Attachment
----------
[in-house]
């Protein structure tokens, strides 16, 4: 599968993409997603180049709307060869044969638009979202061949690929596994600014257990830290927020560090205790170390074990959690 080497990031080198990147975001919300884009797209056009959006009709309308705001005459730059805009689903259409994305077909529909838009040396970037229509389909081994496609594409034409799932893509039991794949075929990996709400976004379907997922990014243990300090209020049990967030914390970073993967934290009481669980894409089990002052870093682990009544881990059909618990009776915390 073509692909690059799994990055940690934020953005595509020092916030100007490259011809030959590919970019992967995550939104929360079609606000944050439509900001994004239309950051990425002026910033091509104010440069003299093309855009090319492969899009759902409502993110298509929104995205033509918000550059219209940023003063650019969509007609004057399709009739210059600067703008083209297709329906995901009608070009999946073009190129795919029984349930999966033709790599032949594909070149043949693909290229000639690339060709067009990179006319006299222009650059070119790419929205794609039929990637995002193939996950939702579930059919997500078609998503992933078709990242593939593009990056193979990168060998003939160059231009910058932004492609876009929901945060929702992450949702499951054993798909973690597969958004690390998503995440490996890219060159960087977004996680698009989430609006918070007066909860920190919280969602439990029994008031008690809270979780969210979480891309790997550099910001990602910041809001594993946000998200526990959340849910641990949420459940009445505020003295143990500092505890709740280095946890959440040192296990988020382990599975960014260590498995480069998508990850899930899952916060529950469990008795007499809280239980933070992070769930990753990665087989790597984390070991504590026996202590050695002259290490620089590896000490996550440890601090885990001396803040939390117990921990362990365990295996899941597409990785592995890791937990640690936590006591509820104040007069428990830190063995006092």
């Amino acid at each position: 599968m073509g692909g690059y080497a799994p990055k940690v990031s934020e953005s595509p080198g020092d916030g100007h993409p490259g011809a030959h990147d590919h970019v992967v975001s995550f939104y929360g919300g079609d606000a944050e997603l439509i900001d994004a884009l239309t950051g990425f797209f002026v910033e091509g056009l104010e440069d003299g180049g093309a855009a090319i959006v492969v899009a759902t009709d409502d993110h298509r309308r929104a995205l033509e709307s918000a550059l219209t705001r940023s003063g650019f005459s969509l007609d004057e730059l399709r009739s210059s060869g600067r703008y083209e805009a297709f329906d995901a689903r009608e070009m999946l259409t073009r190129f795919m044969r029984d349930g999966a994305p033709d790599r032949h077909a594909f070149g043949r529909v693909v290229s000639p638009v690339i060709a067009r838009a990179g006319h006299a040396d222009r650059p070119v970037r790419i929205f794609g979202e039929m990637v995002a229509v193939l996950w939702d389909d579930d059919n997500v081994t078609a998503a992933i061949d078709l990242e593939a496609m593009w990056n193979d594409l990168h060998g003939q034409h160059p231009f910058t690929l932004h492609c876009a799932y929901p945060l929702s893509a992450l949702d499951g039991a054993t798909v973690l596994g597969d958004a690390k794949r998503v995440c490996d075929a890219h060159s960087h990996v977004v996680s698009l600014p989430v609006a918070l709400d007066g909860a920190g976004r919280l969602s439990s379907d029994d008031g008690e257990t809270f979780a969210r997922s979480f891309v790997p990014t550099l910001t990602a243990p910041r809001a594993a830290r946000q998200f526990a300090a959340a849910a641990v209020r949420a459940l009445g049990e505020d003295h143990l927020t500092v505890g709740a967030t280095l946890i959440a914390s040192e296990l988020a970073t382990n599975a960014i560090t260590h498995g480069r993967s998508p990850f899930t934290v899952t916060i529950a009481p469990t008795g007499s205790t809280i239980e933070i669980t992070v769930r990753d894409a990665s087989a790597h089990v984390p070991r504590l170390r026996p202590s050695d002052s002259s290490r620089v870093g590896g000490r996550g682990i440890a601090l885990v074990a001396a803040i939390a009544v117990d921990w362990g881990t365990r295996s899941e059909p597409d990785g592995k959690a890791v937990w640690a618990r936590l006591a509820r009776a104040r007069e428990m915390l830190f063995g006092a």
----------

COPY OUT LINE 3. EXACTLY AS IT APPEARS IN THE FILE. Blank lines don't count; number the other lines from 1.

């Amino acid at each position: 599968m073509g692909g690059y080497a799994p990055k940690v990031s934020e953005s595509p080198g020092d916030g100007h993409p490259g011809a030959h990147d590919h970019v992967v975001s995550f939104y929360g919300g079609d606000a944050e997603l439509i900001d994004a884009l239309t950051g990425f797209f002026v910033e091509g056009l104010e440069d003299g180049g093309a855009a090319i959006v492969v899009a759902t009709d409502d993110h298509r309308r929104a995205l033509e709307s918000a550059l219209t705001r940023s003063g650019f005459s969509l007609d004057e730059l399709r009739s210059s060869g600067r703008y083209e805009a297709f329906d995901a689903r009608e070009m999946l259409t073009r190129f795919m044969r029984d349930g999966a994305p033709d790599r032949h077909a594909f070149g043949r529909v693909v290229s000639p638009v690339i060709a067009r838009a990179g006319h006299a040396d222009r650059p070119v970037r790419i929205f794609g979202e039929m990637v995002a229509v193939l996950w939702d389909d579930d059919n997500v081994t078609a998503a992933i061949d078709l990242e593939a496609m593009w990056n193979d594409l990168h060998g003939q034409h160059p231009f910058t690929l932004h492609c876009a799932y929901p945060l929702s893509a992450l949702d499951g039991a054993t798909v973690l596994g597969d958004a690390k794949r998503v995440c490996d075929a890219h060159s960087h990996v977004v996680s698009l600014p989430v609006a918070l709400d007066g909860a920190g976004r919280l969602s439990s379907d029994d008031g008690e257990t809270f979780a969210r997922s979480f891309v790997p990014t550099l910001t990602a243990p910041r809001a594993a830290r946000q998200f526990a300090a959340a849910a641990v209020r949420a459940l009445g049990e505020d003295h143990l927020t500092v505890g709740a967030t280095l946890i959440a914390s040192e296990l988020a970073t382990n599975a960014i560090t260590h498995g480069r993967s998508p990850f899930t934290v899952t916060i529950a009481p469990t008795g007499s205790t809280i239980e933070i669980t992070v769930r990753d894409a990665s087989a790597h089990v984390p070991r504590l170390r026996p202590s050695d002052s002259s290490r620089v870093g590896g000490r996550g682990i440890a601090l885990v074990a001396a803040i939390a009544v117990d921990w362990g881990t365990r295996s899941e059909p597409d990785g592995k959690a890791v937990w640690a618990r936590l006591a509820r009776a104040r007069e428990m915390l830190f063995g006092a």